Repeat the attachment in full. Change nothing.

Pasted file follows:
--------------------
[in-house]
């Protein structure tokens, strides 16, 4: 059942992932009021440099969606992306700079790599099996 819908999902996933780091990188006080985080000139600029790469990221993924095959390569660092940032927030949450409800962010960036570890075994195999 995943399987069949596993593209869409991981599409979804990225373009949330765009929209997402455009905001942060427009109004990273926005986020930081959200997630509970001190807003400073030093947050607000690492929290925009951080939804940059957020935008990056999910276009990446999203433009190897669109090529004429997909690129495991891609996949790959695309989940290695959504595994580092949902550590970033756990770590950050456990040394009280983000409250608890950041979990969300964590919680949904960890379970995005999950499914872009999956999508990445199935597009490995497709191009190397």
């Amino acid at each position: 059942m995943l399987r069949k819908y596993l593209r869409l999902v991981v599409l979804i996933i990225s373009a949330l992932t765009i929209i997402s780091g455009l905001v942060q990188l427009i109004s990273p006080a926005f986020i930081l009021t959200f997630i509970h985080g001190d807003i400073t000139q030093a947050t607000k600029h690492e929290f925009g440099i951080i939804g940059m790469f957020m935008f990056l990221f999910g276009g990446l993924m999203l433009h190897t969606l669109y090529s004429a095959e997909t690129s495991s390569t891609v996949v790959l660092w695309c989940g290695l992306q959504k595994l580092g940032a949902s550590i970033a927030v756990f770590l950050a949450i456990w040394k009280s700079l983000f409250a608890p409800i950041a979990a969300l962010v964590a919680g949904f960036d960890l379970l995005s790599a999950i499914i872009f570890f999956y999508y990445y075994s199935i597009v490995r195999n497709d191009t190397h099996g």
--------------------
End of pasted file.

[in-house]
């Protein structure tokens, strides 16, 4: 059942992932009021440099969606992306700079790599099996 819908999902996933780091990188006080985080000139600029790469990221993924095959390569660092940032927030949450409800962010960036570890075994195999 995943399987069949596993593209869409991981599409979804990225373009949330765009929209997402455009905001942060427009109004990273926005986020930081959200997630509970001190807003400073030093947050607000690492929290925009951080939804940059957020935008990056999910276009990446999203433009190897669109090529004429997909690129495991891609996949790959695309989940290695959504595994580092949902550590970033756990770590950050456990040394009280983000409250608890950041979990969300964590919680949904960890379970995005999950499914872009999956999508990445199935597009490995497709191009190397």
């Amino acid at each position: 059942m995943l399987r069949k819908y596993l593209r869409l999902v991981v599409l979804i996933i990225s373009a949330l992932t765009i929209i997402s780091g455009l905001v942060q990188l427009i109004s990273p006080a926005f986020i930081l009021t959200f997630i509970h985080g001190d807003i400073t000139q030093a947050t607000k600029h690492e929290f925009g440099i951080i939804g940059m790469f957020m935008f990056l990221f999910g276009g990446l993924m999203l433009h190897t969606l669109y090529s004429a095959e997909t690129s495991s390569t891609v996949v790959l660092w695309c989940g290695l992306q959504k595994l580092g940032a949902s550590i970033a927030v756990f770590l950050a949450i456990w040394k009280s700079l983000f409250a608890p409800i950041a979990a969300l962010v964590a919680g949904f960036d960890l379970l995005s790599a999950i499914i872009f570890f999956y999508y990445y075994s199935i597009v490995r195999n497709d191009t190397h099996g």